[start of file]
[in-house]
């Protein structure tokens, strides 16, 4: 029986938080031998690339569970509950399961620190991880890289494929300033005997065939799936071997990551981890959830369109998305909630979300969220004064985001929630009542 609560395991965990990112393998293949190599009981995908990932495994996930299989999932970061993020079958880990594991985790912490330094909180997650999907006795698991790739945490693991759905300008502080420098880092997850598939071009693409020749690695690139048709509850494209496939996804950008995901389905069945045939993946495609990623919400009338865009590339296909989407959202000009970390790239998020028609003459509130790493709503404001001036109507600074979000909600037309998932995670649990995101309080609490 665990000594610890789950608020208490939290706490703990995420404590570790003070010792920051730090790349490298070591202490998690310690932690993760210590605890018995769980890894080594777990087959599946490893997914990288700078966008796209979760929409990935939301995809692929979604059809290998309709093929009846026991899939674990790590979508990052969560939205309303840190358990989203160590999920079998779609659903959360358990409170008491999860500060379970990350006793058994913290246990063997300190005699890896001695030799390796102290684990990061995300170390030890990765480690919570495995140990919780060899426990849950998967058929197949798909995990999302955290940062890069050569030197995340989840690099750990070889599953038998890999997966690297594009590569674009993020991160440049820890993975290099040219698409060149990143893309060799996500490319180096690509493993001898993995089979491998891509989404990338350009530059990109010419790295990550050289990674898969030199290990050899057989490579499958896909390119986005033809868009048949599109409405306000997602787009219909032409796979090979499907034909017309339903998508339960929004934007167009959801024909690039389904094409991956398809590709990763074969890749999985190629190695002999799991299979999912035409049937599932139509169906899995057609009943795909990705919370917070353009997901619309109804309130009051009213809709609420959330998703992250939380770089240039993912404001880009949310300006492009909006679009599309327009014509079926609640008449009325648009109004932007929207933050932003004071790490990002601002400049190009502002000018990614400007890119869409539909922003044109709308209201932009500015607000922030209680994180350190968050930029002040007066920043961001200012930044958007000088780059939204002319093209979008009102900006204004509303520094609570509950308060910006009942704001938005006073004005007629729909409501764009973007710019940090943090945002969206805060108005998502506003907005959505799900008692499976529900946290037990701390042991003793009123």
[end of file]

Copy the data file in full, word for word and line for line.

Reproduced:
[in-house]
């Protein structure tokens, strides 16, 4: 029986938080031998690339569970509950399961620190991880890289494929300033005997065939799936071997990551981890959830369109998305909630979300969220004064985001929630009542 609560395991965990990112393998293949190599009981995908990932495994996930299989999932970061993020079958880990594991985790912490330094909180997650999907006795698991790739945490693991759905300008502080420098880092997850598939071009693409020749690695690139048709509850494209496939996804950008995901389905069945045939993946495609990623919400009338865009590339296909989407959202000009970390790239998020028609003459509130790493709503404001001036109507600074979000909600037309998932995670649990995101309080609490 665990000594610890789950608020208490939290706490703990995420404590570790003070010792920051730090790349490298070591202490998690310690932690993760210590605890018995769980890894080594777990087959599946490893997914990288700078966008796209979760929409990935939301995809692929979604059809290998309709093929009846026991899939674990790590979508990052969560939205309303840190358990989203160590999920079998779609659903959360358990409170008491999860500060379970990350006793058994913290246990063997300190005699890896001695030799390796102290684990990061995300170390030890990765480690919570495995140990919780060899426990849950998967058929197949798909995990999302955290940062890069050569030197995340989840690099750990070889599953038998890999997966690297594009590569674009993020991160440049820890993975290099040219698409060149990143893309060799996500490319180096690509493993001898993995089979491998891509989404990338350009530059990109010419790295990550050289990674898969030199290990050899057989490579499958896909390119986005033809868009048949599109409405306000997602787009219909032409796979090979499907034909017309339903998508339960929004934007167009959801024909690039389904094409991956398809590709990763074969890749999985190629190695002999799991299979999912035409049937599932139509169906899995057609009943795909990705919370917070353009997901619309109804309130009051009213809709609420959330998703992250939380770089240039993912404001880009949310300006492009909006679009599309327009014509079926609640008449009325648009109004932007929207933050932003004071790490990002601002400049190009502002000018990614400007890119869409539909922003044109709308209201932009500015607000922030209680994180350190968050930029002040007066920043961001200012930044958007000088780059939204002319093209979008009102900006204004509303520094609570509950308060910006009942704001938005006073004005007629729909409501764009973007710019940090943090945002969206805060108005998502506003907005959505799900008692499976529900946290037990701390042991003793009123």